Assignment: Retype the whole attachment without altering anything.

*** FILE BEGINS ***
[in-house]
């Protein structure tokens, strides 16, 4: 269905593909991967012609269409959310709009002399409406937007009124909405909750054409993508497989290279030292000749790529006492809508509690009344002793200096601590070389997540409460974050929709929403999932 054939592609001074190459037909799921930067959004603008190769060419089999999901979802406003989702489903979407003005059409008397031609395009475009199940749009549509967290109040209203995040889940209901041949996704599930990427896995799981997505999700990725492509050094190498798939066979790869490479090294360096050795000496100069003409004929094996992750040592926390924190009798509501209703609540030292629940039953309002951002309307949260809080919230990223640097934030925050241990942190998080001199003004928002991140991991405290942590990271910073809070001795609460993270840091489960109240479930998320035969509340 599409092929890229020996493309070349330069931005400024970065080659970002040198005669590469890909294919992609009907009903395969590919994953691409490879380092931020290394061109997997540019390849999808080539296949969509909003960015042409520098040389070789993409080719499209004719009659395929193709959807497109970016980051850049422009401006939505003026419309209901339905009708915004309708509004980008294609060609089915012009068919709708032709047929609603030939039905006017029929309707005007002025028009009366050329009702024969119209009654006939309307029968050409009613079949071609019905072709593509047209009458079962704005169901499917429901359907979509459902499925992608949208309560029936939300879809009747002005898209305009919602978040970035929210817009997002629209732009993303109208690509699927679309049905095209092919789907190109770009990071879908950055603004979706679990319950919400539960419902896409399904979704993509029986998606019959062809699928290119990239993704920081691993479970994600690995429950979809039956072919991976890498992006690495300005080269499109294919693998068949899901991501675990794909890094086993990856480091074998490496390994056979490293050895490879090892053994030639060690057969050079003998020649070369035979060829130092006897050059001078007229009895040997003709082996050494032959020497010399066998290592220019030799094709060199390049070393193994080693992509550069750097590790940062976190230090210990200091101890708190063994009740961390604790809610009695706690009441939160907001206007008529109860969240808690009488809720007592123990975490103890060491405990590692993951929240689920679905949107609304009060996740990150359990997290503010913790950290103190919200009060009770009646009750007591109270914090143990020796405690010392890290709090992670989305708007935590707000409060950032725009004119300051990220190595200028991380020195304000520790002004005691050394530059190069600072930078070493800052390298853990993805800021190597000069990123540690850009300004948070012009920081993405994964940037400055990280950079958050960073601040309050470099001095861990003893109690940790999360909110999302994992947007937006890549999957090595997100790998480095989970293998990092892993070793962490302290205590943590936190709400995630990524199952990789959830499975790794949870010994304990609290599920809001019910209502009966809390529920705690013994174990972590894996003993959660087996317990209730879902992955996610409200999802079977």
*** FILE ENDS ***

[in-house]
């Protein structure tokens, strides 16, 4: 269905593909991967012609269409959310709009002399409406937007009124909405909750054409993508497989290279030292000749790529006492809508509690009344002793200096601590070389997540409460974050929709929403999932 054939592609001074190459037909799921930067959004603008190769060419089999999901979802406003989702489903979407003005059409008397031609395009475009199940749009549509967290109040209203995040889940209901041949996704599930990427896995799981997505999700990725492509050094190498798939066979790869490479090294360096050795000496100069003409004929094996992750040592926390924190009798509501209703609540030292629940039953309002951002309307949260809080919230990223640097934030925050241990942190998080001199003004928002991140991991405290942590990271910073809070001795609460993270840091489960109240479930998320035969509340 599409092929890229020996493309070349330069931005400024970065080659970002040198005669590469890909294919992609009907009903395969590919994953691409490879380092931020290394061109997997540019390849999808080539296949969509909003960015042409520098040389070789993409080719499209004719009659395929193709959807497109970016980051850049422009401006939505003026419309209901339905009708915004309708509004980008294609060609089915012009068919709708032709047929609603030939039905006017029929309707005007002025028009009366050329009702024969119209009654006939309307029968050409009613079949071609019905072709593509047209009458079962704005169901499917429901359907979509459902499925992608949208309560029936939300879809009747002005898209305009919602978040970035929210817009997002629209732009993303109208690509699927679309049905095209092919789907190109770009990071879908950055603004979706679990319950919400539960419902896409399904979704993509029986998606019959062809699928290119990239993704920081691993479970994600690995429950979809039956072919991976890498992006690495300005080269499109294919693998068949899901991501675990794909890094086993990856480091074998490496390994056979490293050895490879090892053994030639060690057969050079003998020649070369035979060829130092006897050059001078007229009895040997003709082996050494032959020497010399066998290592220019030799094709060199390049070393193994080693992509550069750097590790940062976190230090210990200091101890708190063994009740961390604790809610009695706690009441939160907001206007008529109860969240808690009488809720007592123990975490103890060491405990590692993951929240689920679905949107609304009060996740990150359990997290503010913790950290103190919200009060009770009646009750007591109270914090143990020796405690010392890290709090992670989305708007935590707000409060950032725009004119300051990220190595200028991380020195304000520790002004005691050394530059190069600072930078070493800052390298853990993805800021190597000069990123540690850009300004948070012009920081993405994964940037400055990280950079958050960073601040309050470099001095861990003893109690940790999360909110999302994992947007937006890549999957090595997100790998480095989970293998990092892993070793962490302290205590943590936190709400995630990524199952990789959830499975790794949870010994304990609290599920809001019910209502009966809390529920705690013994174990972590894996003993959660087996317990209730879902992955996610409200999802079977």